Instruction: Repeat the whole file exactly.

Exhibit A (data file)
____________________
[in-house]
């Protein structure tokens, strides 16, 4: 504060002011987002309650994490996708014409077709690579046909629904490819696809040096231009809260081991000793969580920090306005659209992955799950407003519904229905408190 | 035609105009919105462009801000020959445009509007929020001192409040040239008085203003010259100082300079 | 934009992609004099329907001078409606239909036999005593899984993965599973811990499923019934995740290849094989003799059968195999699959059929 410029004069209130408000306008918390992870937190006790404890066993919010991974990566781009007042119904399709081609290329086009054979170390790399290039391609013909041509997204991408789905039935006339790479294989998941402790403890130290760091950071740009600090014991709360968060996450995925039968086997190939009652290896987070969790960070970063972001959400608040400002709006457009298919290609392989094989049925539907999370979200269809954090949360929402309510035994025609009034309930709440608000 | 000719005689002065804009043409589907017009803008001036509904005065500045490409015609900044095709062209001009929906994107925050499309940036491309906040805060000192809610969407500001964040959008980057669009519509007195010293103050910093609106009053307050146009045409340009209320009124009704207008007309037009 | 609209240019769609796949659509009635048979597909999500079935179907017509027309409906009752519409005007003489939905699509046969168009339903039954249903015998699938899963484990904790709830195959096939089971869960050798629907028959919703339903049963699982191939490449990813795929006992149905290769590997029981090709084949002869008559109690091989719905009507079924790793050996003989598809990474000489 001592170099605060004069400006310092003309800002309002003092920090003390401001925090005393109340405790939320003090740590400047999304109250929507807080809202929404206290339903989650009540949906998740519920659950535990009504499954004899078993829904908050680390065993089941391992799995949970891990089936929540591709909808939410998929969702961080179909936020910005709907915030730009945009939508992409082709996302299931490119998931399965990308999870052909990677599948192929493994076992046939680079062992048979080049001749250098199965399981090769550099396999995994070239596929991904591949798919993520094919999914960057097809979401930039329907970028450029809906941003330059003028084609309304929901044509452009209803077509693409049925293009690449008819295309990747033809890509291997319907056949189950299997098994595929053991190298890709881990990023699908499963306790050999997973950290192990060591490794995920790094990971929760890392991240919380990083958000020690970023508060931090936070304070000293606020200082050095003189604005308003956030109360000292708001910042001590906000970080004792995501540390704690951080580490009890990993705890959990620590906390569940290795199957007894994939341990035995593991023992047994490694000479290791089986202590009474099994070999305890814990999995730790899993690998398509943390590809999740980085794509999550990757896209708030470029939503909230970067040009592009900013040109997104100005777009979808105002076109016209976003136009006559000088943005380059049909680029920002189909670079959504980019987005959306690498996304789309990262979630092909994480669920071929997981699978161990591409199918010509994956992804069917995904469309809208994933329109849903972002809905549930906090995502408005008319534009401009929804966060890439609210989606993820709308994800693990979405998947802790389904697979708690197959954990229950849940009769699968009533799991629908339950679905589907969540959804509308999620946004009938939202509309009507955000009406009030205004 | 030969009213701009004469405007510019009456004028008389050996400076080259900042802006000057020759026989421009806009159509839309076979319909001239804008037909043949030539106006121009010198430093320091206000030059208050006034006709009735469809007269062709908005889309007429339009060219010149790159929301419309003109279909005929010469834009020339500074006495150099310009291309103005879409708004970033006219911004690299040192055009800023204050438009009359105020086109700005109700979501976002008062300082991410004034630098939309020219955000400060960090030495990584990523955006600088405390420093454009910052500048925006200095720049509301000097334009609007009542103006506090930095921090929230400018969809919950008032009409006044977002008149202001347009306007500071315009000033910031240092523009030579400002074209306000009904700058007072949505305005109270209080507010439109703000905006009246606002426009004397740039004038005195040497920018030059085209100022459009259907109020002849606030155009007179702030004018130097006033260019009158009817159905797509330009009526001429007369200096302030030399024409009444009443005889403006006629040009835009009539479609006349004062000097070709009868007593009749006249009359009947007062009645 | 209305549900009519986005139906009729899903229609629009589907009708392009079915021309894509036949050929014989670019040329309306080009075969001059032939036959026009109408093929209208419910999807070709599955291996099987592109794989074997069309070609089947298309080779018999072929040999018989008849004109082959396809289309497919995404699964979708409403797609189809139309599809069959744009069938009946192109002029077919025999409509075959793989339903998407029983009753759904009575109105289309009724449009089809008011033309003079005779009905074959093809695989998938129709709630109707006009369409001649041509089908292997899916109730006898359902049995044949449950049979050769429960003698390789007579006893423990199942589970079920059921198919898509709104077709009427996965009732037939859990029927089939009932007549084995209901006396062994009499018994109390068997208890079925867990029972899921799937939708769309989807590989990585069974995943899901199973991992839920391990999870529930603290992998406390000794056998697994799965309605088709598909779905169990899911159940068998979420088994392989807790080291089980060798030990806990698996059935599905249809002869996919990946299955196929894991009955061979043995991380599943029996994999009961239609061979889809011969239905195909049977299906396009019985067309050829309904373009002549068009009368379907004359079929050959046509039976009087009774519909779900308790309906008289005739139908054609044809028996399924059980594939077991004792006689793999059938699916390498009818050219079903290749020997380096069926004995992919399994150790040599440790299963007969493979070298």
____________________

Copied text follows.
[in-house]
């Protein structure tokens, strides 16, 4: 504060002011987002309650994490996708014409077709690579046909629904490819696809040096231009809260081991000793969580920090306005659209992955799950407003519904229905408190 | 035609105009919105462009801000020959445009509007929020001192409040040239008085203003010259100082300079 | 934009992609004099329907001078409606239909036999005593899984993965599973811990499923019934995740290849094989003799059968195999699959059929 410029004069209130408000306008918390992870937190006790404890066993919010991974990566781009007042119904399709081609290329086009054979170390790399290039391609013909041509997204991408789905039935006339790479294989998941402790403890130290760091950071740009600090014991709360968060996450995925039968086997190939009652290896987070969790960070970063972001959400608040400002709006457009298919290609392989094989049925539907999370979200269809954090949360929402309510035994025609009034309930709440608000 | 000719005689002065804009043409589907017009803008001036509904005065500045490409015609900044095709062209001009929906994107925050499309940036491309906040805060000192809610969407500001964040959008980057669009519509007195010293103050910093609106009053307050146009045409340009209320009124009704207008007309037009 | 609209240019769609796949659509009635048979597909999500079935179907017509027309409906009752519409005007003489939905699509046969168009339903039954249903015998699938899963484990904790709830195959096939089971869960050798629907028959919703339903049963699982191939490449990813795929006992149905290769590997029981090709084949002869008559109690091989719905009507079924790793050996003989598809990474000489 001592170099605060004069400006310092003309800002309002003092920090003390401001925090005393109340405790939320003090740590400047999304109250929507807080809202929404206290339903989650009540949906998740519920659950535990009504499954004899078993829904908050680390065993089941391992799995949970891990089936929540591709909808939410998929969702961080179909936020910005709907915030730009945009939508992409082709996302299931490119998931399965990308999870052909990677599948192929493994076992046939680079062992048979080049001749250098199965399981090769550099396999995994070239596929991904591949798919993520094919999914960057097809979401930039329907970028450029809906941003330059003028084609309304929901044509452009209803077509693409049925293009690449008819295309990747033809890509291997319907056949189950299997098994595929053991190298890709881990990023699908499963306790050999997973950290192990060591490794995920790094990971929760890392991240919380990083958000020690970023508060931090936070304070000293606020200082050095003189604005308003956030109360000292708001910042001590906000970080004792995501540390704690951080580490009890990993705890959990620590906390569940290795199957007894994939341990035995593991023992047994490694000479290791089986202590009474099994070999305890814990999995730790899993690998398509943390590809999740980085794509999550990757896209708030470029939503909230970067040009592009900013040109997104100005777009979808105002076109016209976003136009006559000088943005380059049909680029920002189909670079959504980019987005959306690498996304789309990262979630092909994480669920071929997981699978161990591409199918010509994956992804069917995904469309809208994933329109849903972002809905549930906090995502408005008319534009401009929804966060890439609210989606993820709308994800693990979405998947802790389904697979708690197959954990229950849940009769699968009533799991629908339950679905589907969540959804509308999620946004009938939202509309009507955000009406009030205004 | 030969009213701009004469405007510019009456004028008389050996400076080259900042802006000057020759026989421009806009159509839309076979319909001239804008037909043949030539106006121009010198430093320091206000030059208050006034006709009735469809007269062709908005889309007429339009060219010149790159929301419309003109279909005929010469834009020339500074006495150099310009291309103005879409708004970033006219911004690299040192055009800023204050438009009359105020086109700005109700979501976002008062300082991410004034630098939309020219955000400060960090030495990584990523955006600088405390420093454009910052500048925006200095720049509301000097334009609007009542103006506090930095921090929230400018969809919950008032009409006044977002008149202001347009306007500071315009000033910031240092523009030579400002074209306000009904700058007072949505305005109270209080507010439109703000905006009246606002426009004397740039004038005195040497920018030059085209100022459009259907109020002849606030155009007179702030004018130097006033260019009158009817159905797509330009009526001429007369200096302030030399024409009444009443005889403006006629040009835009009539479609006349004062000097070709009868007593009749006249009359009947007062009645 | 209305549900009519986005139906009729899903229609629009589907009708392009079915021309894509036949050929014989670019040329309306080009075969001059032939036959026009109408093929209208419910999807070709599955291996099987592109794989074997069309070609089947298309080779018999072929040999018989008849004109082959396809289309497919995404699964979708409403797609189809139309599809069959744009069938009946192109002029077919025999409509075959793989339903998407029983009753759904009575109105289309009724449009089809008011033309003079005779009905074959093809695989998938129709709630109707006009369409001649041509089908292997899916109730006898359902049995044949449950049979050769429960003698390789007579006893423990199942589970079920059921198919898509709104077709009427996965009732037939859990029927089939009932007549084995209901006396062994009499018994109390068997208890079925867990029972899921799937939708769309989807590989990585069974995943899901199973991992839920391990999870529930603290992998406390000794056998697994799965309605088709598909779905169990899911159940068998979420088994392989807790080291089980060798030990806990698996059935599905249809002869996919990946299955196929894991009955061979043995991380599943029996994999009961239609061979889809011969239905195909049977299906396009019985067309050829309904373009002549068009009368379907004359079929050959046509039976009087009774519909779900308790309906008289005739139908054609044809028996399924059980594939077991004792006689793999059938699916390498009818050219079903290749020997380096069926004995992919399994150790040599440790299963007969493979070298």